Italy, Europe and the United States: the western front in support of Kiev
After a few weeks of controversy and hesitation, the governments of the United States and Germany officially announced on Wednesday their decision to send heavy tanks to Kiev, in a time-diluted manner, thus complying with President Zelensky’s requests. Forty-five in all, including thirty-one “M1 Abrams” on the US side and fourteen “Leopard 2s” on the German side, to which will be added those sent by other European countries, although in a number yet to be determined. These are military combat vehicles that are more powerful than those Ukraine currently has and therefore more suitable, according to Western governments, for resistance against the Russian invasion. While emphasizing that the decision has no offensive nature against Moscow, US President Biden, after having had a telephone conversation with four European leaders, including Italian Prime Minister Meloni, claimed the unity of the West on the issue, which now appears increasingly united in supporting Kiev. This outlines the perimeter of the renewed military commitment of NATO countries towards Ukraine, highlighting their even more active role in the conflict. As Paolo Mieli writes in Corriere della Sera: “It is not true that with the joint decision of the United States and Europe to send a few dozen new-generation tanks to Ukraine we have climbed a step on the ladder leading to world war. Perhaps Ukraine has been allowed to hold out for the current year, nothing more. (…) In absolute terms, what counts – and what irritates Moscow – is the symbolic value of the fact that once again the US and Europe have managed to stay together”. A consideration, this one, that is far from obvious and as such quite valuable.
Thinking differently, however, seems to be the Democratic deputy and coordinator of Article One Arturo Scotto who, in reference to the Ukraine Dl seen this week in the Chamber, stressed that this is a sign of military escalation and that «winning against a nuclear power is not possible, unless Armageddon is counted». A statement, this, that seems to highlight the differences of opinion within the party itself. In the chamber of Montecitorio, in fact, along with the Movimento 5 Stelle and the Alleanza Verdi e Sinistra, even among the ranks of the Partito Democratico, as already happened in Senate on the same measure, someone broke away from the group’s voting indication. In any case, despite the 46 votes against the measure, the text was finally approved by a large majority, sanctioning the extension of the arms transfer to Kiev until 31 December 2023. Parliament thus decided to remain in line with what had been established in the previous eleven months, albeit by a different government, once again strengthening Italy’s position in the Atlantic axis. In fact, Italian Prime Minister Giorgia Meloni decisively reiterated Italy’s «all-round support for Kiev» and, for this, received the American president’s appreciation. In the same spirit was Defence Minister Guido Crosetto, who held a hearing in Parliament on Wednesday to illustrate the policies of his Ministry. The sixth arms decree will, according to the minister, be «pacifist-proof», being the least belligerent of the previous ones and the only one that envisages sending only defensive weapons. The Minister also stated that, in light of the aid that Italy has provided and will continue to provide to Kiev, it is necessary to restore the stocks that are needed for national defense, as well as a profound evolution in an inter-force key of the military instrument in terms of order, logistics, technology and regulations. All with the objective, certainly not trivial but certainly desirable, of increasing Italy’s relevance and weight in international decision-making processes.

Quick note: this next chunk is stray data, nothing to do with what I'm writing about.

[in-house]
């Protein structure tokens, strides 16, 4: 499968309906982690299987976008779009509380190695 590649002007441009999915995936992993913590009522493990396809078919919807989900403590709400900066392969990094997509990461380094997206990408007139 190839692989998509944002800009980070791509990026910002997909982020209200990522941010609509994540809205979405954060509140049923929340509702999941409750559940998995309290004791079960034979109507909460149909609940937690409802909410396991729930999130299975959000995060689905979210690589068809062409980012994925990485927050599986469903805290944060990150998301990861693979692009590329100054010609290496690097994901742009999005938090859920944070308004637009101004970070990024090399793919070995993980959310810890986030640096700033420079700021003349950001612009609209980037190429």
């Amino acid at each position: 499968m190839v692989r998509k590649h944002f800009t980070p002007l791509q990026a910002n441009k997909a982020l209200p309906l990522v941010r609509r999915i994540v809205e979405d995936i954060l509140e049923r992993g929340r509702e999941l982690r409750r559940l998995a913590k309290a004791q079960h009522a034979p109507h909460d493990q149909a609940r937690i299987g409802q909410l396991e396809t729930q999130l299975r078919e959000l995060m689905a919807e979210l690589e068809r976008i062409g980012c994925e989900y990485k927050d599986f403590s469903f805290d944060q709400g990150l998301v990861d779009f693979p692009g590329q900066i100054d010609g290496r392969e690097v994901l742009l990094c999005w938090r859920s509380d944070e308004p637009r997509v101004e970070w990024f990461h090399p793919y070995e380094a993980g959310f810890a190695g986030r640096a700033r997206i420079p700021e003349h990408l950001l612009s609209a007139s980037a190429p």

The executive’s recent international trips, first to the Balkans, then to Turkey, Lebanon, Tunisia, Egypt, Algeria and, in the next few hours, to Libya, are part of this. As can be seen from the visits themselves, the focus of the Meloni government’s diplomatic action remains the Mediterranean. This was also confirmed by Foreign Minister Antonio Tajani who, responding to a question in the Chamber of Deputies on the issue, said: «The Mediterranean is the central hub of Italy’s and this government’s foreign policy, it is a millenary crossroads of relations and exchanges based on common roots. We want Italy to play an increasingly leading role in relations with the southern shore and in those between Europe and Africa. By acting otherwise, the gaps we leave will be made up by others».